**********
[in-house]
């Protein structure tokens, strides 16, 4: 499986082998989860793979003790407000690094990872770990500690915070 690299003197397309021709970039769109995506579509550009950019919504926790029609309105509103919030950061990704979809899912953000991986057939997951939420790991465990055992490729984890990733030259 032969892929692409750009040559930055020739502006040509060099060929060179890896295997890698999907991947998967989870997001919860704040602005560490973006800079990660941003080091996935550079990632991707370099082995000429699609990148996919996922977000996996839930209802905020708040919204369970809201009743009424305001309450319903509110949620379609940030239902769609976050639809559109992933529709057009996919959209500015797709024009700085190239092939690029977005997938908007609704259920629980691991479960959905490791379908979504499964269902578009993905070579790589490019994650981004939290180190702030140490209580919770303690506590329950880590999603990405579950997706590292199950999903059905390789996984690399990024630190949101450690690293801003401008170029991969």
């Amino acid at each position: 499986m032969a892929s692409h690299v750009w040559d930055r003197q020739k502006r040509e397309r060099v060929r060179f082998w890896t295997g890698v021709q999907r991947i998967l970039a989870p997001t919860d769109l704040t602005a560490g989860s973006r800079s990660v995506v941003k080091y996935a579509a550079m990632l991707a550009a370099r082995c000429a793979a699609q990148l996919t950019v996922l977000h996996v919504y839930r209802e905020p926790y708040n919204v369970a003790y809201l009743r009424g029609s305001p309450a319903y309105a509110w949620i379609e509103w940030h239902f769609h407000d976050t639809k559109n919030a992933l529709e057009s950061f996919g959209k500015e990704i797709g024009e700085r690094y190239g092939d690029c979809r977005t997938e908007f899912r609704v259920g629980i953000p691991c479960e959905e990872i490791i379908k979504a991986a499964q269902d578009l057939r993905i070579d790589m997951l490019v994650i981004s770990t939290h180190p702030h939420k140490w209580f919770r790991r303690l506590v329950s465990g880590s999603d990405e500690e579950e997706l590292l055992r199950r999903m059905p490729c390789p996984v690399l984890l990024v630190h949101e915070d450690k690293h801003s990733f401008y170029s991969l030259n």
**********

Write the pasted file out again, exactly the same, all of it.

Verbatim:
[in-house]
């Protein structure tokens, strides 16, 4: 499986082998989860793979003790407000690094990872770990500690915070 690299003197397309021709970039769109995506579509550009950019919504926790029609309105509103919030950061990704979809899912953000991986057939997951939420790991465990055992490729984890990733030259 032969892929692409750009040559930055020739502006040509060099060929060179890896295997890698999907991947998967989870997001919860704040602005560490973006800079990660941003080091996935550079990632991707370099082995000429699609990148996919996922977000996996839930209802905020708040919204369970809201009743009424305001309450319903509110949620379609940030239902769609976050639809559109992933529709057009996919959209500015797709024009700085190239092939690029977005997938908007609704259920629980691991479960959905490791379908979504499964269902578009993905070579790589490019994650981004939290180190702030140490209580919770303690506590329950880590999603990405579950997706590292199950999903059905390789996984690399990024630190949101450690690293801003401008170029991969």
């Amino acid at each position: 499986m032969a892929s692409h690299v750009w040559d930055r003197q020739k502006r040509e397309r060099v060929r060179f082998w890896t295997g890698v021709q999907r991947i998967l970039a989870p997001t919860d769109l704040t602005a560490g989860s973006r800079s990660v995506v941003k080091y996935a579509a550079m990632l991707a550009a370099r082995c000429a793979a699609q990148l996919t950019v996922l977000h996996v919504y839930r209802e905020p926790y708040n919204v369970a003790y809201l009743r009424g029609s305001p309450a319903y309105a509110w949620i379609e509103w940030h239902f769609h407000d976050t639809k559109n919030a992933l529709e057009s950061f996919g959209k500015e990704i797709g024009e700085r690094y190239g092939d690029c979809r977005t997938e908007f899912r609704v259920g629980i953000p691991c479960e959905e990872i490791i379908k979504a991986a499964q269902d578009l057939r993905i070579d790589m997951l490019v994650i981004s770990t939290h180190p702030h939420k140490w209580f919770r790991r303690l506590v329950s465990g880590s999603d990405e500690e579950e997706l590292l055992r199950r999903m059905p490729c390789p996984v690399l984890l990024v630190h949101e915070d450690k690293h801003s990733f401008y170029s991969l030259n």